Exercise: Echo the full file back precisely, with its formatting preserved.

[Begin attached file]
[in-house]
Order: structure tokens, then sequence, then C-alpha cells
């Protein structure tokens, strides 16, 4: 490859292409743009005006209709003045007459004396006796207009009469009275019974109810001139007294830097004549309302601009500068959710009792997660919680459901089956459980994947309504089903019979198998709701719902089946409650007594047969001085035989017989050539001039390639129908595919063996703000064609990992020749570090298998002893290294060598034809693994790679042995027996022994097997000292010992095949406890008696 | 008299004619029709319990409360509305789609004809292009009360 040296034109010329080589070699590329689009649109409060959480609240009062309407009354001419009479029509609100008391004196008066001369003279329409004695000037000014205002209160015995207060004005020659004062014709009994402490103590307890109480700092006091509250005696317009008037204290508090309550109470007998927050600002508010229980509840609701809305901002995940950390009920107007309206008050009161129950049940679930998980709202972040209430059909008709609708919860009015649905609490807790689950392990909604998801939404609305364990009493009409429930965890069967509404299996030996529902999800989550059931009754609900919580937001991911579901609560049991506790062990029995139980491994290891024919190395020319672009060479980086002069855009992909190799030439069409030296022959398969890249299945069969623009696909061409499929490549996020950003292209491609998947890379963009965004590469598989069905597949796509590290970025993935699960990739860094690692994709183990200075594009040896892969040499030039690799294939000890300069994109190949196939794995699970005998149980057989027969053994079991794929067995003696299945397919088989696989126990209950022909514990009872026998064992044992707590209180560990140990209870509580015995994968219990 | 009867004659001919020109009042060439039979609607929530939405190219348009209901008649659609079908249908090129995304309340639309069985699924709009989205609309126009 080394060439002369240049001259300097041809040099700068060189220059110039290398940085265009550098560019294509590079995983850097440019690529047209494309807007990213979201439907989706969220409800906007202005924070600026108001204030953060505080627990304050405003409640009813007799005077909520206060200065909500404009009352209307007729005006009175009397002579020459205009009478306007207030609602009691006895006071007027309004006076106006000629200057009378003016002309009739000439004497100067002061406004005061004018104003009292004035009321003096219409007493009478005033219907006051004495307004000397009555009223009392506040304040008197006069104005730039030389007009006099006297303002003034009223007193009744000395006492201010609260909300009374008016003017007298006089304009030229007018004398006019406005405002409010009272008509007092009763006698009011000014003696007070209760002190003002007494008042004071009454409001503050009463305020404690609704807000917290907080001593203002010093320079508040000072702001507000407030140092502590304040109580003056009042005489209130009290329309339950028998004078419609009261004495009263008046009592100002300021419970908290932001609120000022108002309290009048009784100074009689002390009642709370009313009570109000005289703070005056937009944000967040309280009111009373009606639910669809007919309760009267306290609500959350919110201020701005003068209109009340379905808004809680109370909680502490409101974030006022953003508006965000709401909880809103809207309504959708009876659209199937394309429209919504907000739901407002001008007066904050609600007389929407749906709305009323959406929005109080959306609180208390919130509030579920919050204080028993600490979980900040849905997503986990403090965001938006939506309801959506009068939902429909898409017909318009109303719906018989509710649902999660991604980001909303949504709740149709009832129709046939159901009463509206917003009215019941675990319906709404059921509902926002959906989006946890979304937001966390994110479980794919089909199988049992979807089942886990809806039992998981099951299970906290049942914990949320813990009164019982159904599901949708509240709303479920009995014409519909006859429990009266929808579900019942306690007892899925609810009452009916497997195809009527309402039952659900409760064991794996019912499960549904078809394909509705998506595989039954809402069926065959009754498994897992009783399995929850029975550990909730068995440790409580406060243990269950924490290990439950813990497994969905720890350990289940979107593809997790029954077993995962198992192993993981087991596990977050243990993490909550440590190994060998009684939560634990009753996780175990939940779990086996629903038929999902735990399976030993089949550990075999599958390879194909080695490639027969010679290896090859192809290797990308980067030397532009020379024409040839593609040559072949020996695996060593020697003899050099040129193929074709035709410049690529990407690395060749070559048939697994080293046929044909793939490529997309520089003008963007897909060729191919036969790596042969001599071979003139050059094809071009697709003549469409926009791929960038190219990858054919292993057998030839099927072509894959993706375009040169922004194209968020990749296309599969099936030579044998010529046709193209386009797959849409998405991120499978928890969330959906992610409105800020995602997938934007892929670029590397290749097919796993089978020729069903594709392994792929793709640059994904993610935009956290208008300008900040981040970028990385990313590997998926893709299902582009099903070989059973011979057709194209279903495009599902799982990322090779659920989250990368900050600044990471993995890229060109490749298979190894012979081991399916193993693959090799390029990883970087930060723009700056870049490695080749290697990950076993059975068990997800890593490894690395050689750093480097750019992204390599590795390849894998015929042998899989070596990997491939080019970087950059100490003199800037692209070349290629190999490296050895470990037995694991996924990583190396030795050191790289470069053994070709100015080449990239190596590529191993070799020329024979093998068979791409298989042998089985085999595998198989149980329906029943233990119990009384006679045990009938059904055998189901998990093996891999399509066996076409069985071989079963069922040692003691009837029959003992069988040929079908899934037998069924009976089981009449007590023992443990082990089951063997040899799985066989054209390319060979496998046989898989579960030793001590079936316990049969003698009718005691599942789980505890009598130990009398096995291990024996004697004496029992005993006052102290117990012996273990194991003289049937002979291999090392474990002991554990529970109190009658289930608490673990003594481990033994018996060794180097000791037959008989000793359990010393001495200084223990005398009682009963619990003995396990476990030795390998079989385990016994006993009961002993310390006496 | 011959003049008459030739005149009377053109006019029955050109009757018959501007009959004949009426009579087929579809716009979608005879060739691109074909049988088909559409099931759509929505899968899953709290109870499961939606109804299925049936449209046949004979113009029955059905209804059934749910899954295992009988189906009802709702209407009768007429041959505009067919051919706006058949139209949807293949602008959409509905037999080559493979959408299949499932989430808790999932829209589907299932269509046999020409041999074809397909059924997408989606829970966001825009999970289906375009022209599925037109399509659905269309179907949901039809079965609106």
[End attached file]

[in-house]
Order: structure tokens, then sequence, then C-alpha cells
């Protein structure tokens, strides 16, 4: 490859292409743009005006209709003045007459004396006796207009009469009275019974109810001139007294830097004549309302601009500068959710009792997660919680459901089956459980994947309504089903019979198998709701719902089946409650007594047969001085035989017989050539001039390639129908595919063996703000064609990992020749570090298998002893290294060598034809693994790679042995027996022994097997000292010992095949406890008696 | 008299004619029709319990409360509305789609004809292009009360 040296034109010329080589070699590329689009649109409060959480609240009062309407009354001419009479029509609100008391004196008066001369003279329409004695000037000014205002209160015995207060004005020659004062014709009994402490103590307890109480700092006091509250005696317009008037204290508090309550109470007998927050600002508010229980509840609701809305901002995940950390009920107007309206008050009161129950049940679930998980709202972040209430059909008709609708919860009015649905609490807790689950392990909604998801939404609305364990009493009409429930965890069967509404299996030996529902999800989550059931009754609900919580937001991911579901609560049991506790062990029995139980491994290891024919190395020319672009060479980086002069855009992909190799030439069409030296022959398969890249299945069969623009696909061409499929490549996020950003292209491609998947890379963009965004590469598989069905597949796509590290970025993935699960990739860094690692994709183990200075594009040896892969040499030039690799294939000890300069994109190949196939794995699970005998149980057989027969053994079991794929067995003696299945397919088989696989126990209950022909514990009872026998064992044992707590209180560990140990209870509580015995994968219990 | 009867004659001919020109009042060439039979609607929530939405190219348009209901008649659609079908249908090129995304309340639309069985699924709009989205609309126009 080394060439002369240049001259300097041809040099700068060189220059110039290398940085265009550098560019294509590079995983850097440019690529047209494309807007990213979201439907989706969220409800906007202005924070600026108001204030953060505080627990304050405003409640009813007799005077909520206060200065909500404009009352209307007729005006009175009397002579020459205009009478306007207030609602009691006895006071007027309004006076106006000629200057009378003016002309009739000439004497100067002061406004005061004018104003009292004035009321003096219409007493009478005033219907006051004495307004000397009555009223009392506040304040008197006069104005730039030389007009006099006297303002003034009223007193009744000395006492201010609260909300009374008016003017007298006089304009030229007018004398006019406005405002409010009272008509007092009763006698009011000014003696007070209760002190003002007494008042004071009454409001503050009463305020404690609704807000917290907080001593203002010093320079508040000072702001507000407030140092502590304040109580003056009042005489209130009290329309339950028998004078419609009261004495009263008046009592100002300021419970908290932001609120000022108002309290009048009784100074009689002390009642709370009313009570109000005289703070005056937009944000967040309280009111009373009606639910669809007919309760009267306290609500959350919110201020701005003068209109009340379905808004809680109370909680502490409101974030006022953003508006965000709401909880809103809207309504959708009876659209199937394309429209919504907000739901407002001008007066904050609600007389929407749906709305009323959406929005109080959306609180208390919130509030579920919050204080028993600490979980900040849905997503986990403090965001938006939506309801959506009068939902429909898409017909318009109303719906018989509710649902999660991604980001909303949504709740149709009832129709046939159901009463509206917003009215019941675990319906709404059921509902926002959906989006946890979304937001966390994110479980794919089909199988049992979807089942886990809806039992998981099951299970906290049942914990949320813990009164019982159904599901949708509240709303479920009995014409519909006859429990009266929808579900019942306690007892899925609810009452009916497997195809009527309402039952659900409760064991794996019912499960549904078809394909509705998506595989039954809402069926065959009754498994897992009783399995929850029975550990909730068995440790409580406060243990269950924490290990439950813990497994969905720890350990289940979107593809997790029954077993995962198992192993993981087991596990977050243990993490909550440590190994060998009684939560634990009753996780175990939940779990086996629903038929999902735990399976030993089949550990075999599958390879194909080695490639027969010679290896090859192809290797990308980067030397532009020379024409040839593609040559072949020996695996060593020697003899050099040129193929074709035709410049690529990407690395060749070559048939697994080293046929044909793939490529997309520089003008963007897909060729191919036969790596042969001599071979003139050059094809071009697709003549469409926009791929960038190219990858054919292993057998030839099927072509894959993706375009040169922004194209968020990749296309599969099936030579044998010529046709193209386009797959849409998405991120499978928890969330959906992610409105800020995602997938934007892929670029590397290749097919796993089978020729069903594709392994792929793709640059994904993610935009956290208008300008900040981040970028990385990313590997998926893709299902582009099903070989059973011979057709194209279903495009599902799982990322090779659920989250990368900050600044990471993995890229060109490749298979190894012979081991399916193993693959090799390029990883970087930060723009700056870049490695080749290697990950076993059975068990997800890593490894690395050689750093480097750019992204390599590795390849894998015929042998899989070596990997491939080019970087950059100490003199800037692209070349290629190999490296050895470990037995694991996924990583190396030795050191790289470069053994070709100015080449990239190596590529191993070799020329024979093998068979791409298989042998089985085999595998198989149980329906029943233990119990009384006679045990009938059904055998189901998990093996891999399509066996076409069985071989079963069922040692003691009837029959003992069988040929079908899934037998069924009976089981009449007590023992443990082990089951063997040899799985066989054209390319060979496998046989898989579960030793001590079936316990049969003698009718005691599942789980505890009598130990009398096995291990024996004697004496029992005993006052102290117990012996273990194991003289049937002979291999090392474990002991554990529970109190009658289930608490673990003594481990033994018996060794180097000791037959008989000793359990010393001495200084223990005398009682009963619990003995396990476990030795390998079989385990016994006993009961002993310390006496 | 011959003049008459030739005149009377053109006019029955050109009757018959501007009959004949009426009579087929579809716009979608005879060739691109074909049988088909559409099931759509929505899968899953709290109870499961939606109804299925049936449209046949004979113009029955059905209804059934749910899954295992009988189906009802709702209407009768007429041959505009067919051919706006058949139209949807293949602008959409509905037999080559493979959408299949499932989430808790999932829209589907299932269509046999020409041999074809397909059924997408989606829970966001825009999970289906375009022209599925037109399509659905269309179907949901039809079965609106």